Saturday, November 21, 2009

fir shelf with repair by Matthew Cox

fir shelf with repair, 2009, wood and ceramic
18 x 22 1/2 x 18 3/4 inches

"I began making cans a year or so ago. I started turning cans from wood, then began casting them in clay. It wasn't clear to me why I was making cans or where they were going, but the form was so appealingly simple and practical. It is a very familiar form and I thought that was a interesting quality. The wood cans inevitably dry and crack and the clay cans shrink leaving them flawed from their original inception, but you still know it's a can. In the same way you know the large red, white and blue circle over Highway 99 is for Pepsi, even without "Pepsi" written on it. You believe because your brain tells you to trust your eyes.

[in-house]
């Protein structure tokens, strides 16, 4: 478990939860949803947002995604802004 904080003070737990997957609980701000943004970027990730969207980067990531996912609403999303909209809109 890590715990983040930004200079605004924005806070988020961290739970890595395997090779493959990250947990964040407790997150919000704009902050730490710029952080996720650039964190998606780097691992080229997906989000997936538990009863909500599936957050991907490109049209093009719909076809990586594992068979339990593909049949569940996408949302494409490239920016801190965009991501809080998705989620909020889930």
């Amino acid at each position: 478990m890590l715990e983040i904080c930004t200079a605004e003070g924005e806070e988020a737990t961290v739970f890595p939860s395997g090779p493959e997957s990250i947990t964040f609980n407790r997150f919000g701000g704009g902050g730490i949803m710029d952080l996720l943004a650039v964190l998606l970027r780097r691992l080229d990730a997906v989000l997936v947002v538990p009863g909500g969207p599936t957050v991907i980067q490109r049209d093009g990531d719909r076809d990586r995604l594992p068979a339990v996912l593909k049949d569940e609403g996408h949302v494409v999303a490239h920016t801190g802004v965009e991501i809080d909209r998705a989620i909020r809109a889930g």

It wasn't until I started building shelves and cabinets for them that they began to make sense to me. The shelves and cabinets ended up working in the same way a group of pedestals I made last year did. The shelf in this piece is constructed from Douglas Fir, sanded and finished with Tung Oil. However, one shelf bracket is made with plywood as though a repair was done when the original bracket was damaged or lost. It mimics the bracket in shape and color so the difference is subtle. Cans are such a recognizable form that they aren't mentioned in the titles, as if to say: 'They're just cans.' Everyone knows what a can is, how they're used and where to find them. The trick here would be to try to let go of those associations." - Matthew Cox

1 comment:

Chris said...

I saw these in person (Matthew even let me pick them up and hold them!) while he was shooting these photos. Their rough-hewn simplicity is extremely attractive... they are like Warhol soup can paintings come to life and gone feral